The Spectre of Alexander Wolf by Gaito Gazdanov

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In an age in which too many so-so new books are published, perhaps it is time to rediscover the classics. If “The Spectre of Alexander Wolf” is indicative of the rest of this writer’s output, then we can only hope Pushkin Press will open the Gazdanov vault and give us more of the same.
-Star Tribune

Synopsis

An Irish Times Book of the Year 'It will stay with you for the rest of your life' - Nicholas Lezard, Guardian 'This is an original at work' - George Szirtes, The Times 'Quick-paced, taut prose ... rendered beautifully in Karetnyk's accomplished new translation' - Ivan Juritz, Independent on Sunday 'Elegantly eerie ... devastatingly atmospheric ... cool, wonderfully fraught' - Eileen Battersby, Irish Times 'A mesmerising work of literature' - Antony Beevor 'Truly troubling, a weird meditation on death, war, and sex... Bryan Karetnyk's new translation makes you believe in the power of the original' - Lorin Stein, Paris Review 'Coincidence, fate, guilt, redemption, love, death and melodrama are thrillingly interwoven with irresistible style and elegance' - Val Hennessy, Daily Mail 'Of all my memories, of all my life's innumerable sensations, the most onerous was that of the single murder I had committed.' A man comes across a short story which recounts in minute detail his killing of a soldier, long ago - from the victim's point of view. It's a story that should not exist, and whose author can only be a dead man. So begins the strange quest for the elusive writer 'Alexander Wolf'. A singular classic, The Spectre of Alexander Wolf is a psychological thriller and existential inquiry into guilt and redemption, coincidence and fate, love and death. Gaito Gazdanov (Georgi Ivanovich Gazdanov, 1903-1971), son of an Ossetian forester, was born in St Petersburg and brought up in Siberia and Ukraine, he joined Baron Wrangel's White Army in 1919 aged just sixteen, and fought in the Russian Civil War until the Army's evacuation from the Krimea in 1920. After a brief sojo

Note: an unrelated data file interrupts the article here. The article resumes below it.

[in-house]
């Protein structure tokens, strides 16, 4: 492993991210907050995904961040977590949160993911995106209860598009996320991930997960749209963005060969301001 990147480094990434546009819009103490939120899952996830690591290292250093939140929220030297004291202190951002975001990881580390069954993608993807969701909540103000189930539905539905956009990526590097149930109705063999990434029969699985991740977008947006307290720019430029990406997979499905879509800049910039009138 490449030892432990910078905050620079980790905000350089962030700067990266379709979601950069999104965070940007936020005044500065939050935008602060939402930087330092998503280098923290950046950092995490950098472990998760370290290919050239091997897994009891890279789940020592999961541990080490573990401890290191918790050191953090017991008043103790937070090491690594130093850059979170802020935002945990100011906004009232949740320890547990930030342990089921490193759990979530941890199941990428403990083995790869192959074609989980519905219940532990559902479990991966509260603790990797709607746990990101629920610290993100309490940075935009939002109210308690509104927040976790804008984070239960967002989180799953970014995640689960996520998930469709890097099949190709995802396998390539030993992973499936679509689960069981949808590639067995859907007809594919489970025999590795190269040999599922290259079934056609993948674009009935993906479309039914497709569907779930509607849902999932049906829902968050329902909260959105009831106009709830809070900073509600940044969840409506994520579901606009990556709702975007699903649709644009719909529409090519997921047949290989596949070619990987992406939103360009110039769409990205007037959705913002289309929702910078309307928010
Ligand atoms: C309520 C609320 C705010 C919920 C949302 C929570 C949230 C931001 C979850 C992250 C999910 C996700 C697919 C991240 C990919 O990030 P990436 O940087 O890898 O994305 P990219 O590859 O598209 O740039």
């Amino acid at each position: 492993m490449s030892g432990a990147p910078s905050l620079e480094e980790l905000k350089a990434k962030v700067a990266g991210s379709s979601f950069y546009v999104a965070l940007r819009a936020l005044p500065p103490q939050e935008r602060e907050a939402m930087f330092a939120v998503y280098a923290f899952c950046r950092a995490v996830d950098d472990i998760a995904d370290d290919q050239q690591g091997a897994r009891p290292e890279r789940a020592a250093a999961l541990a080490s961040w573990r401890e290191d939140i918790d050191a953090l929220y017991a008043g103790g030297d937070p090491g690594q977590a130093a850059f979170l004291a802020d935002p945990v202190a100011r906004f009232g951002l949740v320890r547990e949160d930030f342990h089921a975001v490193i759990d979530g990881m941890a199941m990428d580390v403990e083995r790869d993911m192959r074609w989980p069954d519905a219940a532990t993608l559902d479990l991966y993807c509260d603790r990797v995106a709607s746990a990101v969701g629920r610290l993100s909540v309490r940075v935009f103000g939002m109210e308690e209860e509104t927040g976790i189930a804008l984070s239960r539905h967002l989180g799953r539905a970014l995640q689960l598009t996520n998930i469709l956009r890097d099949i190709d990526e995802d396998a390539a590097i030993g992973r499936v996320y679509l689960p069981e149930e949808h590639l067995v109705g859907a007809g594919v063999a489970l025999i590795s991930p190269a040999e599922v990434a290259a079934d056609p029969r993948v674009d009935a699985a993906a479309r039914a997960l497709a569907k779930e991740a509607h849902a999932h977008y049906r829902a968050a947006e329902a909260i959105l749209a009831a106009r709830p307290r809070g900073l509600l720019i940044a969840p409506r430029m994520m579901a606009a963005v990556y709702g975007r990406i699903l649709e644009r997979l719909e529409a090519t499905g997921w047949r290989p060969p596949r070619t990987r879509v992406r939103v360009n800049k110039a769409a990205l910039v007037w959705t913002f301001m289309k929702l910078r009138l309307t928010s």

About Gaito Gazdanov

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Gaito Gazdanov, the son of a forester, joined Baron Wrangel's White Army aged just sixteen and fought in the Russian Civil War. Exiled in Paris from 1920 onwards, he took on what jobs he could and during periods of unemployment slept on park benches or in the Métro. A job driving taxis at night eventually allowed him to attend lectures at the Sorbonne and write during the day; he soon became part of the literary scene, and was greatly acclaimed by Maxim Gorky, among others. He died in Munich in 1971.
 
Published December 17, 2013 by Pushkin Collection. 192 pages
Genres: Mystery, Thriller & Suspense, Literature & Fiction, War. Fiction
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Critic reviews for The Spectre of Alexander Wolf
All: 3 | Positive: 3 | Negative: 0

Guardian

Good
Reviewed by Nicholas Lezard on Jun 18 2013

What I can tell you is that this is a work of great potency, even though it's rather short, verging on novella length...But it punches very much above its weight, and I have a hunch that what's in it will stay with you for the rest of your life.

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Blog Critics

Above average
Reviewed by Jon Sobel on Aug 01 2013

Modernistic? Yes. Experimental? Perhaps. Successful? Not entirely. I read with interest throughout but became frustrated during the long middle section, during which the suspense dissipated – and the whole story takes only 187 of Pushkin Press’s tiny pages.

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Star Tribune

Excellent
Reviewed by Malcolm Forbes on Jan 04 2014

In an age in which too many so-so new books are published, perhaps it is time to rediscover the classics. If “The Spectre of Alexander Wolf” is indicative of the rest of this writer’s output, then we can only hope Pushkin Press will open the Gazdanov vault and give us more of the same.

Read Full Review of The Spectre of Alexander Wolf | See more reviews from Star Tribune

Reader Rating for The Spectre of Alexander Wolf
77%

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